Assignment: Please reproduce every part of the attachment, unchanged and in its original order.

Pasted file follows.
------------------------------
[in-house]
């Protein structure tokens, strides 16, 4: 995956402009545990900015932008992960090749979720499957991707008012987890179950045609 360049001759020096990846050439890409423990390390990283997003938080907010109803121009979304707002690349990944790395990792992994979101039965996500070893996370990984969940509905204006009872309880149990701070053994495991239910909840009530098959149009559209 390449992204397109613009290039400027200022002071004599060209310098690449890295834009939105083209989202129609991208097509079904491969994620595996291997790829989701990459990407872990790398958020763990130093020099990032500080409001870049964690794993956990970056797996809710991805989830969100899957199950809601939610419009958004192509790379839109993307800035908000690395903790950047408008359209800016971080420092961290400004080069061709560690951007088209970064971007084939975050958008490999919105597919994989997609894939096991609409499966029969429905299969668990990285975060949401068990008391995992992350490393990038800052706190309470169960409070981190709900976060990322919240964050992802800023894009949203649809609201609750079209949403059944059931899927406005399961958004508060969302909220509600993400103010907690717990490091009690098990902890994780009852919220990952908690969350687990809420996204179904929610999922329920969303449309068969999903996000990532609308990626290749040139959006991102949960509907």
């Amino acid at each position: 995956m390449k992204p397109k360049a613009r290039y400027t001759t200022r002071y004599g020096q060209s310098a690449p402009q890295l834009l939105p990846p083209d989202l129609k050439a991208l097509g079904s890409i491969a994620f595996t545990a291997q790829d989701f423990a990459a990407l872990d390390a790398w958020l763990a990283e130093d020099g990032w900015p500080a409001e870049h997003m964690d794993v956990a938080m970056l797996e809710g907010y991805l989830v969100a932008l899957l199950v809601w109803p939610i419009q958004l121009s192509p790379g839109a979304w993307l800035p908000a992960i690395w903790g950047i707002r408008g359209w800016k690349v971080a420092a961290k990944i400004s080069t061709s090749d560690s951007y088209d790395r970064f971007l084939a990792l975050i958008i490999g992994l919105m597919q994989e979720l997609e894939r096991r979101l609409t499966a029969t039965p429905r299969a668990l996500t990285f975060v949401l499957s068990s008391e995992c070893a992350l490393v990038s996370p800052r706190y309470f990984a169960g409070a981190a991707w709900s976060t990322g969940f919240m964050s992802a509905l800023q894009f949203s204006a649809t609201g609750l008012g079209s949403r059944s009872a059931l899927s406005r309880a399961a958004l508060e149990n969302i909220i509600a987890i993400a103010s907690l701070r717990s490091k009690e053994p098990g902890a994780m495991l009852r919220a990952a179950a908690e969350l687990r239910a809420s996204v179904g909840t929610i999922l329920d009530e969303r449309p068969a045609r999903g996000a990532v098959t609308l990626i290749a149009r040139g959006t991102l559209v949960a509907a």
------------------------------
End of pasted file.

[in-house]
């Protein structure tokens, strides 16, 4: 995956402009545990900015932008992960090749979720499957991707008012987890179950045609 360049001759020096990846050439890409423990390390990283997003938080907010109803121009979304707002690349990944790395990792992994979101039965996500070893996370990984969940509905204006009872309880149990701070053994495991239910909840009530098959149009559209 390449992204397109613009290039400027200022002071004599060209310098690449890295834009939105083209989202129609991208097509079904491969994620595996291997790829989701990459990407872990790398958020763990130093020099990032500080409001870049964690794993956990970056797996809710991805989830969100899957199950809601939610419009958004192509790379839109993307800035908000690395903790950047408008359209800016971080420092961290400004080069061709560690951007088209970064971007084939975050958008490999919105597919994989997609894939096991609409499966029969429905299969668990990285975060949401068990008391995992992350490393990038800052706190309470169960409070981190709900976060990322919240964050992802800023894009949203649809609201609750079209949403059944059931899927406005399961958004508060969302909220509600993400103010907690717990490091009690098990902890994780009852919220990952908690969350687990809420996204179904929610999922329920969303449309068969999903996000990532609308990626290749040139959006991102949960509907």
């Amino acid at each position: 995956m390449k992204p397109k360049a613009r290039y400027t001759t200022r002071y004599g020096q060209s310098a690449p402009q890295l834009l939105p990846p083209d989202l129609k050439a991208l097509g079904s890409i491969a994620f595996t545990a291997q790829d989701f423990a990459a990407l872990d390390a790398w958020l763990a990283e130093d020099g990032w900015p500080a409001e870049h997003m964690d794993v956990a938080m970056l797996e809710g907010y991805l989830v969100a932008l899957l199950v809601w109803p939610i419009q958004l121009s192509p790379g839109a979304w993307l800035p908000a992960i690395w903790g950047i707002r408008g359209w800016k690349v971080a420092a961290k990944i400004s080069t061709s090749d560690s951007y088209d790395r970064f971007l084939a990792l975050i958008i490999g992994l919105m597919q994989e979720l997609e894939r096991r979101l609409t499966a029969t039965p429905r299969a668990l996500t990285f975060v949401l499957s068990s008391e995992c070893a992350l490393v990038s996370p800052r706190y309470f990984a169960g409070a981190a991707w709900s976060t990322g969940f919240m964050s992802a509905l800023q894009f949203s204006a649809t609201g609750l008012g079209s949403r059944s009872a059931l899927s406005r309880a399961a958004l508060e149990n969302i909220i509600a987890i993400a103010s907690l701070r717990s490091k009690e053994p098990g902890a994780m495991l009852r919220a990952a179950a908690e969350l687990r239910a809420s996204v179904g909840t929610i999922l329920d009530e969303r449309p068969a045609r999903g996000a990532v098959t609308l990626i290749a149009r040139g959006t991102l559209v949960a509907a």